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Retrieving Data

Note 37

For the Year Ended 31 March 2010

CRITICAL ACCOUNTING ESTIMATES AND JUDGEMENTS

Estimates and judgements are frequently evaluated and are based on historical experience and other factors, including expectations of future events that are believed to be reasonable under the circumstances. The Group makes estimates and assumptions concerning the future. The resulting accounting estimates will, by definition, seldom equal the related actual results. The estimates and assumptions that have a significant risk of causing a material adjustment to the carrying amounts of assets and liabilities within the next financial year are discussed below.

Fair value of derivatives and other financial instruments

The fair value of financial instruments that are not traded in an active market (for example, electricity price hedges) is determined by using valuation techniques.


The Group uses its judgement to select methods and make assumptions that are mainly based on market conditions existing at the end of each reporting period. The Group has used discounted cash flow analysis for various electricity price hedges that are not traded in an active market. The forward curve is derived from a combination of market quoted prices and management’s best estimates. The discount rate is assumed as the counterparty’s cost of funds for the period of the instrument.

Electricity gross margin

Three key estimates are made when determining electricity gross margin. The accrual for all three factors is based on an estimate of unbilled units.

• Revenue recognition

An accrual is estimated for units sold but not billed at the end of the reporting period for non-half hourly metered customers. This estimate is based on units bought from the wholesale electricity market as well as historic factors. Significant judgement is required in making this determination.

• Line cost recognition

Some electricity lines companies bill the Group based on the units and days that the Group has billed its customers while the remaining electricity lines companies bill the Group based on estimated total units and days. For the companies that base their bill on the Group’s customer billing, an accrual, similar to the revenue recognition accrual, is estimated for line charges incurred but not billed at the end of the reporting period.

• Energy cost recognition

An accrual is estimated for units that the Group believes it has consumed but has not yet been billed for by M-Co Limited, the Energy Clearing House. Significant judgement is required in making this determination.

Sensitivity analysis

If the estimated unbilled units had been 10% higher/lower, operating profit for the year would have increased/(decreased) by $74,000/$(85,000) (2009: increased/(decreased) by $569,000/$(552,000)).

Generation property, plant and equipment

The Group’s generation property, plant and equipment is stated at fair value as determined by an independent valuation undertaken at least every three years. This valuation is reviewed annually and if it is considered that there has been a material change then a new independent valuation is undertaken. The basis of the valuation is a discounted cash flow analysis of the future earnings of the assets. The major inputs that are used in the valuation model that require management judgement include the forward price path of electricity, sales volume forecasts, projected operational and capital expenditure profiles, discount rates and life assumptions for each generation station. The following table outlines the key assumptions used by Deloitte Corporate Finance in determining the most recent valuation as at 31 March 2009. In all cases there is an element of judgement required. The table shows the range of reasonably possible alternative assumption values considered. The valuation is based on a combination of values that are generally in the midpoint of the range.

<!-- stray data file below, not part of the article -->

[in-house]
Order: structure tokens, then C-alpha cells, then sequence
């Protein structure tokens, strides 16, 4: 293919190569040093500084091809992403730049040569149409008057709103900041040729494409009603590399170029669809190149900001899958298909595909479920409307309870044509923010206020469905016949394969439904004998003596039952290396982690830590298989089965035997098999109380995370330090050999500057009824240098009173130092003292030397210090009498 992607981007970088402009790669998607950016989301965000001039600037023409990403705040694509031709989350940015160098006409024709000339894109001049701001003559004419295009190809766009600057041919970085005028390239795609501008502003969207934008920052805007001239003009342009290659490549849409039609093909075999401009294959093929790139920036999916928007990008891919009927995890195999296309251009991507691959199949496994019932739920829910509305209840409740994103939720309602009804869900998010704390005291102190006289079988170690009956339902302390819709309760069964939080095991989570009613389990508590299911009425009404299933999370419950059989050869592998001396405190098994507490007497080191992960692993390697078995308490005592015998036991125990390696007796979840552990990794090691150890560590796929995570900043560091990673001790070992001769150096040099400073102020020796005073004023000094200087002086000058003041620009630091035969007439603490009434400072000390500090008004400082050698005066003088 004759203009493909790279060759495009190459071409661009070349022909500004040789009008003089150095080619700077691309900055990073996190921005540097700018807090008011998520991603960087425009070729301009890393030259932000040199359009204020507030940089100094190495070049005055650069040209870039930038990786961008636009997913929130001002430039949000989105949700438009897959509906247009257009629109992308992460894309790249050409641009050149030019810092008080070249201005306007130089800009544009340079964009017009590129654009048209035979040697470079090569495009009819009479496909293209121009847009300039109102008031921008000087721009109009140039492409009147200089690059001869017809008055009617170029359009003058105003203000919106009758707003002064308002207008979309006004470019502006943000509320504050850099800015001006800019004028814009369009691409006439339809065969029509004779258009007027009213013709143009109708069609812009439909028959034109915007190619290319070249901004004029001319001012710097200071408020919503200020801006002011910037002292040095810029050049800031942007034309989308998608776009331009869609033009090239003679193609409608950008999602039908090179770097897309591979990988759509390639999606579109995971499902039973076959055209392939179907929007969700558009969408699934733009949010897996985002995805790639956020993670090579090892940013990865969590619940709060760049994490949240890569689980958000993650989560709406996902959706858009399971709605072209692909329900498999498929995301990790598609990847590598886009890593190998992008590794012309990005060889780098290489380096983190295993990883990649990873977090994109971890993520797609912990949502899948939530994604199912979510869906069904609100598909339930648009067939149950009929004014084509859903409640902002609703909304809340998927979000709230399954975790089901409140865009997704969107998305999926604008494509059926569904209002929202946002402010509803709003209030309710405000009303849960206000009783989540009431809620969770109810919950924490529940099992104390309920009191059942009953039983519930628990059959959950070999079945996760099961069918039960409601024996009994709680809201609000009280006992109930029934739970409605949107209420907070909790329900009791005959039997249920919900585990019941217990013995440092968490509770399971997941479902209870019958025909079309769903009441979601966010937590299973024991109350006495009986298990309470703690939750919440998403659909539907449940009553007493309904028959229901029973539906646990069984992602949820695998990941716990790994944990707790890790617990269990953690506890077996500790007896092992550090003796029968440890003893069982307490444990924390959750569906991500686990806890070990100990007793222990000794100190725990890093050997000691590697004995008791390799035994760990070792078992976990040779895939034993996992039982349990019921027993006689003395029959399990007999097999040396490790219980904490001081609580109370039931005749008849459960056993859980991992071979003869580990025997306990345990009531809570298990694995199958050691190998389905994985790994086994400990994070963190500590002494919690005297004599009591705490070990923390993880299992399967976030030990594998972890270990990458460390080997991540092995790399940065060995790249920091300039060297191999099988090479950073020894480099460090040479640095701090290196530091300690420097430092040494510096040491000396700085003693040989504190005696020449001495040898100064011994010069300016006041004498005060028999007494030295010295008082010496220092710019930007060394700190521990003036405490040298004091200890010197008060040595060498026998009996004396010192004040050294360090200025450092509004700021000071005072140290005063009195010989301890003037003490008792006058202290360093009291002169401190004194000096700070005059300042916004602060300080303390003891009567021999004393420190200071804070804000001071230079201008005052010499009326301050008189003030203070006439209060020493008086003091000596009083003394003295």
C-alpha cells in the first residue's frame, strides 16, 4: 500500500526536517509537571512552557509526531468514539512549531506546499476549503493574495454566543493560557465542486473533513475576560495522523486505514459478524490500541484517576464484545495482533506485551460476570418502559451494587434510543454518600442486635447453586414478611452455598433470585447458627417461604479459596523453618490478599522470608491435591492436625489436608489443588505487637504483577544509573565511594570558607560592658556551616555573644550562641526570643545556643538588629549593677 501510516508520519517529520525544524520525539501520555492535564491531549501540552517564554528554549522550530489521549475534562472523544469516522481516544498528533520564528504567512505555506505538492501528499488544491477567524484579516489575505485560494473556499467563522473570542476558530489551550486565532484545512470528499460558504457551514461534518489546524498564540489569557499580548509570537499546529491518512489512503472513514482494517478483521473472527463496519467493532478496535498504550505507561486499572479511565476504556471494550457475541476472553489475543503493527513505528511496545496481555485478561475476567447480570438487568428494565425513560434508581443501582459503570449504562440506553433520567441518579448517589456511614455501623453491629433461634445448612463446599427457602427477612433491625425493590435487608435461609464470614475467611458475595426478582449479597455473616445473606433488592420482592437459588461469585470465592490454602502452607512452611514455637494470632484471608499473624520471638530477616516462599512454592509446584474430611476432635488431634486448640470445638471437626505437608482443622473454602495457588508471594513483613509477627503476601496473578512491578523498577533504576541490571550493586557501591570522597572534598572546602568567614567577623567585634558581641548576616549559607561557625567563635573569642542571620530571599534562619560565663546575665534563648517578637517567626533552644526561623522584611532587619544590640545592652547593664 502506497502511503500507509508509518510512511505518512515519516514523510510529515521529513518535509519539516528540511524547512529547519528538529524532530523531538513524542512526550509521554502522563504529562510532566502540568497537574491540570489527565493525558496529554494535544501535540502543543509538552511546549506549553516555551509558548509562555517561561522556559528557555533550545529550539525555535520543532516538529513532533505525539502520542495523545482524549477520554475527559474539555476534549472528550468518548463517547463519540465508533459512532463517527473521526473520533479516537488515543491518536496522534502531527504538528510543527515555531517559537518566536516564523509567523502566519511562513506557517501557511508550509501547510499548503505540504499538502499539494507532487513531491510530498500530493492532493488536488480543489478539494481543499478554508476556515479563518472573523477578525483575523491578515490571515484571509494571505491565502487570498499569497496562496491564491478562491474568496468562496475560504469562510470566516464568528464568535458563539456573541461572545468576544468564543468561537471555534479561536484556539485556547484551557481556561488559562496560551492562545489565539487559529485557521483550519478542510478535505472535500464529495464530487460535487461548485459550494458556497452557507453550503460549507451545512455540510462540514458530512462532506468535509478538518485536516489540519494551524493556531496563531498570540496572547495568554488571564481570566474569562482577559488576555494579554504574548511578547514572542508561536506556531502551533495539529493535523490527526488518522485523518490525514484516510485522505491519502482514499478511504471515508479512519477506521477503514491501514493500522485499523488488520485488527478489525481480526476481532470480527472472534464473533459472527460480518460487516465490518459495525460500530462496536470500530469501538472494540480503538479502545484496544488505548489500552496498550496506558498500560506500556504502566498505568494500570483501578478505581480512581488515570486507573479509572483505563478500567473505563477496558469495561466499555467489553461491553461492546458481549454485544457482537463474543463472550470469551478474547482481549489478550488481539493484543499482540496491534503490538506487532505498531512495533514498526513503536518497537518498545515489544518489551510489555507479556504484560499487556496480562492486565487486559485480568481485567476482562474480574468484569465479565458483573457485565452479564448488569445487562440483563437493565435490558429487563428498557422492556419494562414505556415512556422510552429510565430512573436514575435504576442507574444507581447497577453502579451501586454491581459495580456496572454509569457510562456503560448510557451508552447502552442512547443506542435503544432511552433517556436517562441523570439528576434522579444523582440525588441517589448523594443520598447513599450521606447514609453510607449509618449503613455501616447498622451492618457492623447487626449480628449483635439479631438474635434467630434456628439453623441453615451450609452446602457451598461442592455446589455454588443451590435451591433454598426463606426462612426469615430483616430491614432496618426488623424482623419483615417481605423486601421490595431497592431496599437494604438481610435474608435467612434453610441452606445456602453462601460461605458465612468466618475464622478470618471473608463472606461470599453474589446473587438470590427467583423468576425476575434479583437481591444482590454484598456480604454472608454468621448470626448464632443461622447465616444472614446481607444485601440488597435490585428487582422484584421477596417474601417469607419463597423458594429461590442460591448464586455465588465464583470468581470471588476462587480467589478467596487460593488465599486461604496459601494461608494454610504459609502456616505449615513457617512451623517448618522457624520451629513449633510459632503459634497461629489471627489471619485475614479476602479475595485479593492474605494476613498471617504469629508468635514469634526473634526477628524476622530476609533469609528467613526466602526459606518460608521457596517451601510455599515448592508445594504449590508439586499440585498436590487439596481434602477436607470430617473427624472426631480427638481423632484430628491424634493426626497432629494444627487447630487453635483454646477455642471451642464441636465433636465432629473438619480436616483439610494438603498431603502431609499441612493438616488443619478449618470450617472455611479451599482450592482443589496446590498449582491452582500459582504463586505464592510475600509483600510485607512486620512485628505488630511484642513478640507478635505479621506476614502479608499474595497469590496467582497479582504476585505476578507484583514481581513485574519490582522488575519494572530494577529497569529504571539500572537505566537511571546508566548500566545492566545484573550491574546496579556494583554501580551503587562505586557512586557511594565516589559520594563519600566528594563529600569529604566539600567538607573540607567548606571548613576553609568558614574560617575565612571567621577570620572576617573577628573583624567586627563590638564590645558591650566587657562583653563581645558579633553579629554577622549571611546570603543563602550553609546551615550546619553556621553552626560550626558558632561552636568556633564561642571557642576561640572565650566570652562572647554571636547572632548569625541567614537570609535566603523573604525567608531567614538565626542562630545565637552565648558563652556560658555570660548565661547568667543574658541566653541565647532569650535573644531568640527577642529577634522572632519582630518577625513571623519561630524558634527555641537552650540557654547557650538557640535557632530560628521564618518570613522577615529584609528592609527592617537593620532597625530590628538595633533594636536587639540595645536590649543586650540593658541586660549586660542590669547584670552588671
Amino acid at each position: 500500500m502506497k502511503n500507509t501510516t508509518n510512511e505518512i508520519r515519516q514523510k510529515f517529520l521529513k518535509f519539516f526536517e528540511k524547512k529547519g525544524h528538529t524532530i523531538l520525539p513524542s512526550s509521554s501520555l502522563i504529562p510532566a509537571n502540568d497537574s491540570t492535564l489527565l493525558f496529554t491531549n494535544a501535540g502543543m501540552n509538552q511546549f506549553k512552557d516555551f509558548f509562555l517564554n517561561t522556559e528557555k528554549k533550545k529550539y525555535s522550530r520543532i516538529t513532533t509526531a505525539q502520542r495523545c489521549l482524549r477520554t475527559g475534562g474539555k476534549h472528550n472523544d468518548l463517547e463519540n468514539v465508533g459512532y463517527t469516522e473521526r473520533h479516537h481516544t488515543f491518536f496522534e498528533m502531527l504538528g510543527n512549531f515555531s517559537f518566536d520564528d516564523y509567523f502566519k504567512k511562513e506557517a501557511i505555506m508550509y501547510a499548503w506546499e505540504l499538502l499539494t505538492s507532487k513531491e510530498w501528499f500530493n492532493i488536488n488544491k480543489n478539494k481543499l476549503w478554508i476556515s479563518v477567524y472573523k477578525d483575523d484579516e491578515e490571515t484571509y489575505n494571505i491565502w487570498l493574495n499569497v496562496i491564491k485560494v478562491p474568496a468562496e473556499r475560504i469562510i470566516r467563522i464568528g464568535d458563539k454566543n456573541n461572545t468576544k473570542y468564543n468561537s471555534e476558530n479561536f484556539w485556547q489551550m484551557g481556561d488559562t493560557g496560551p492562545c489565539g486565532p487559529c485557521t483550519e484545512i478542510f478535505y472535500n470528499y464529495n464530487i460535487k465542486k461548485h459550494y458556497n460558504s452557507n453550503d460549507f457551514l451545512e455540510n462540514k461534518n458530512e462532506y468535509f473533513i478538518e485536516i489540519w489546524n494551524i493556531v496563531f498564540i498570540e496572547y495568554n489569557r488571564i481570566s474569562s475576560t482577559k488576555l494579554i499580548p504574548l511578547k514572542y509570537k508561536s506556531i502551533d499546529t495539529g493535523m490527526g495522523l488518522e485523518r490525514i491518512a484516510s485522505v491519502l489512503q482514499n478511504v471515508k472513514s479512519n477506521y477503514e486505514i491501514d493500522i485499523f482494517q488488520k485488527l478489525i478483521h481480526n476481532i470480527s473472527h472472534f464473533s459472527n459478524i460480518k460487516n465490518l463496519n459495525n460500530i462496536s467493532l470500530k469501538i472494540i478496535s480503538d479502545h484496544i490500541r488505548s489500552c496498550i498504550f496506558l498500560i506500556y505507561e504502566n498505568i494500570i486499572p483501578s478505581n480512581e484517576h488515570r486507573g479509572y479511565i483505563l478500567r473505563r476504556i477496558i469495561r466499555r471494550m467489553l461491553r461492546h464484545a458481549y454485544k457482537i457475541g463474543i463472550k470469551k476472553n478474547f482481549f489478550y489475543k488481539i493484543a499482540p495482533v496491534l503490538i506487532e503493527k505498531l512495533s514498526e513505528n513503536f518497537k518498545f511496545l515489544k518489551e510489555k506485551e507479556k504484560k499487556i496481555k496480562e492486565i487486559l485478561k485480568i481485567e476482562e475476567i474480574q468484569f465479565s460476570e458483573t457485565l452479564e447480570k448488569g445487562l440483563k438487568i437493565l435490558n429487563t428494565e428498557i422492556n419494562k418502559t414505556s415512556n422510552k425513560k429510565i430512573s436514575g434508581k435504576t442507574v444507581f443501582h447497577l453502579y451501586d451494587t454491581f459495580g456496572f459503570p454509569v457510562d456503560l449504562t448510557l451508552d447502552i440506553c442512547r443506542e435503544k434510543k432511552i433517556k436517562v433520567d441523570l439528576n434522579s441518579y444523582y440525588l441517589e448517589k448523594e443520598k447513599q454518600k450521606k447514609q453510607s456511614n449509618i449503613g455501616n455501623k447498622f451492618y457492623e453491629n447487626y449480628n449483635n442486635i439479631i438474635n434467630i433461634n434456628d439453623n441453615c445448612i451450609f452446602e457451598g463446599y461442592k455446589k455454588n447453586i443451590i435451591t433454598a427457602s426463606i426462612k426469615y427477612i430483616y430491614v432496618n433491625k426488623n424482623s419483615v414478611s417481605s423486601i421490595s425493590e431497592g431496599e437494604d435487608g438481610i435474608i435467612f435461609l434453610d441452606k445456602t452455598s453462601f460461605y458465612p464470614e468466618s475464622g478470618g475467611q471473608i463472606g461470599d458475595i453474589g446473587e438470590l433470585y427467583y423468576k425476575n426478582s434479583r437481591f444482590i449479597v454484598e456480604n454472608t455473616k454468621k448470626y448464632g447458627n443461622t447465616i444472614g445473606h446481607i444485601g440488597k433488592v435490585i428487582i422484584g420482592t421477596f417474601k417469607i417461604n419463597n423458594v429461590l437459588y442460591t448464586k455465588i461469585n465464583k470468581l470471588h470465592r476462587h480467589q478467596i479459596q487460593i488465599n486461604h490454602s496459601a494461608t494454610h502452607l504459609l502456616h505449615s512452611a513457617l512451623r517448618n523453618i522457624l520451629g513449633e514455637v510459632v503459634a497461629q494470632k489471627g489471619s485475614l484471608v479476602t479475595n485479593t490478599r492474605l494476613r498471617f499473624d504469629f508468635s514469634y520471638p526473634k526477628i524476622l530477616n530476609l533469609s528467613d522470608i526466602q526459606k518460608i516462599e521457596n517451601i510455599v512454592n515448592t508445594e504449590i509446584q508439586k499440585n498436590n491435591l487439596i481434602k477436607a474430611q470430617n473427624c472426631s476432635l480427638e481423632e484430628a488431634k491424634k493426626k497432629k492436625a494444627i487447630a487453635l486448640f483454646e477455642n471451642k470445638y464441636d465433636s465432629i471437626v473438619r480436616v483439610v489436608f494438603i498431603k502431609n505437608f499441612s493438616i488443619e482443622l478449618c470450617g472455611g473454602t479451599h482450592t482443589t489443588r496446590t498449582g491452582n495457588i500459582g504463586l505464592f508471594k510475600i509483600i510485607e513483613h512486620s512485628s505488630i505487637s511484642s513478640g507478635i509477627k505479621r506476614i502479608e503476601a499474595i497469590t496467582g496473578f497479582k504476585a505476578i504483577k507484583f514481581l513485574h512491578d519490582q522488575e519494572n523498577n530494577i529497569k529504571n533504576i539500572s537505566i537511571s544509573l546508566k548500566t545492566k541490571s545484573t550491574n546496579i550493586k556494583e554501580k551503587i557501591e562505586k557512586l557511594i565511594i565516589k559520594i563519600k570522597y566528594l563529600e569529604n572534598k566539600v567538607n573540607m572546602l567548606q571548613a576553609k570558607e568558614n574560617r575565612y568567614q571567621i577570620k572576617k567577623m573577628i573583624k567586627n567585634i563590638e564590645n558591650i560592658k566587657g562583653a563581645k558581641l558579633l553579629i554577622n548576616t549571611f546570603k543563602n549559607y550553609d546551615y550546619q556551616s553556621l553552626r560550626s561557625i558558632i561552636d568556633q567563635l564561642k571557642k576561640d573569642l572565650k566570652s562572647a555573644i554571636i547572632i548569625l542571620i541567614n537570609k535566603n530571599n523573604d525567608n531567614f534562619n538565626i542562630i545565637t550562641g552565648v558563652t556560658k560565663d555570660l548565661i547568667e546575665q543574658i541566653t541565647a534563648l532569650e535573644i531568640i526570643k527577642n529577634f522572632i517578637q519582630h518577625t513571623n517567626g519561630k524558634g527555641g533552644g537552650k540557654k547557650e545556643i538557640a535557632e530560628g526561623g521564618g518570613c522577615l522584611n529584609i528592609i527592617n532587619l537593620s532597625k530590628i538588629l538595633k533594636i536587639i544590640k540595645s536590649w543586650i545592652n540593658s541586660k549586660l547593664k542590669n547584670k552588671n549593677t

Note 37

The valuation impact is calculated as the movement in the fair value as a result of the change in the assumption and keeping all other valuation inputs constant.

Depreciation expense

A significant amount of management judgement is used when determining the useful lives of the Group’s generation assets for depreciation purposes. This is especially so for the Group’s longer lived assets.

Sensitivity analysis

If the estimated useful lives of generation assets was 10% higher/lower, operating profit for the year would have increased/(decreased) by $4,487,000/$(5,484,000) (2009: $3,010,000/$(3,678,000)).

Amortisation expense

Management judgement is used when determining the useful lives of the Group’s intangible assets for amortisation purposes.

Sensitivity analysis

If the estimated useful lives of intangible assets was 10% higher/lower, operating profit for the year would have increased/decreased by $514,000/$(629,000) (2009: $517,000/$(632,000)).

Income tax expense

The Group is subject to income taxes in New Zealand and Australia. Significant judgement is required in determining the provision for income taxes. There are many transactions and calculations for which the ultimate tax determination is uncertain. The Group recognises liabilities for anticipated tax audit issues based on estimates of whether additional taxes will be due. Where the final tax outcome of these matters is different from the amounts that were initially recorded, such differences will impact the current and deferred income tax assets and liabilities in the period in which such determination is made.

Provision against advances to subsidiaries

For subsidiaries involved in generation development, the Parent fully provides for advances made until such time as a viable project is identified and construction commences. This provision is the result of significant management judgement.

Changes to accounting estimates

There have been no changes to accounting estimates in the year.